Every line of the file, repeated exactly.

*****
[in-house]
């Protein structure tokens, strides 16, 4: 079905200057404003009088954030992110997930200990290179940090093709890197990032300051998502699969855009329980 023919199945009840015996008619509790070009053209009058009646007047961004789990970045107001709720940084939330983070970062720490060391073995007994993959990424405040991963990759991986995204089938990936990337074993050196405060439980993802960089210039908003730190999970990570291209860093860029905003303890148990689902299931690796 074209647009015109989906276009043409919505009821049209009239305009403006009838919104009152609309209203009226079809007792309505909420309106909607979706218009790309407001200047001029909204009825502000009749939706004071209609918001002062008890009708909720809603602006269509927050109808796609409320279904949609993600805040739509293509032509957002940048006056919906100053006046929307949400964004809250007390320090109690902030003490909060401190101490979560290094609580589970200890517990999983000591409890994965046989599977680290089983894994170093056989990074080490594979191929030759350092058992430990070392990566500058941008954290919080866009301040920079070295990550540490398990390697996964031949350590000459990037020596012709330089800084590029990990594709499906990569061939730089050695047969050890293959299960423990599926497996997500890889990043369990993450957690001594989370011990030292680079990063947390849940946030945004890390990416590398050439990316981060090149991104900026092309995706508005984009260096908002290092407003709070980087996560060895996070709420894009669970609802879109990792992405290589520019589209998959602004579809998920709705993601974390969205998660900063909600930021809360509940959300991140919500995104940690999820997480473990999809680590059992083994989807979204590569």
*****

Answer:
[in-house]
């Protein structure tokens, strides 16, 4: 079905200057404003009088954030992110997930200990290179940090093709890197990032300051998502699969855009329980 023919199945009840015996008619509790070009053209009058009646007047961004789990970045107001709720940084939330983070970062720490060391073995007994993959990424405040991963990759991986995204089938990936990337074993050196405060439980993802960089210039908003730190999970990570291209860093860029905003303890148990689902299931690796 074209647009015109989906276009043409919505009821049209009239305009403006009838919104009152609309209203009226079809007792309505909420309106909607979706218009790309407001200047001029909204009825502000009749939706004071209609918001002062008890009708909720809603602006269509927050109808796609409320279904949609993600805040739509293509032509957002940048006056919906100053006046929307949400964004809250007390320090109690902030003490909060401190101490979560290094609580589970200890517990999983000591409890994965046989599977680290089983894994170093056989990074080490594979191929030759350092058992430990070392990566500058941008954290919080866009301040920079070295990550540490398990390697996964031949350590000459990037020596012709330089800084590029990990594709499906990569061939730089050695047969050890293959299960423990599926497996997500890889990043369990993450957690001594989370011990030292680079990063947390849940946030945004890390990416590398050439990316981060090149991104900026092309995706508005984009260096908002290092407003709070980087996560060895996070709420894009669970609802879109990792992405290589520019589209998959602004579809998920709705993601974390969205998660900063909600930021809360509940959300991140919500995104940690999820997480473990999809680590059992083994989807979204590569």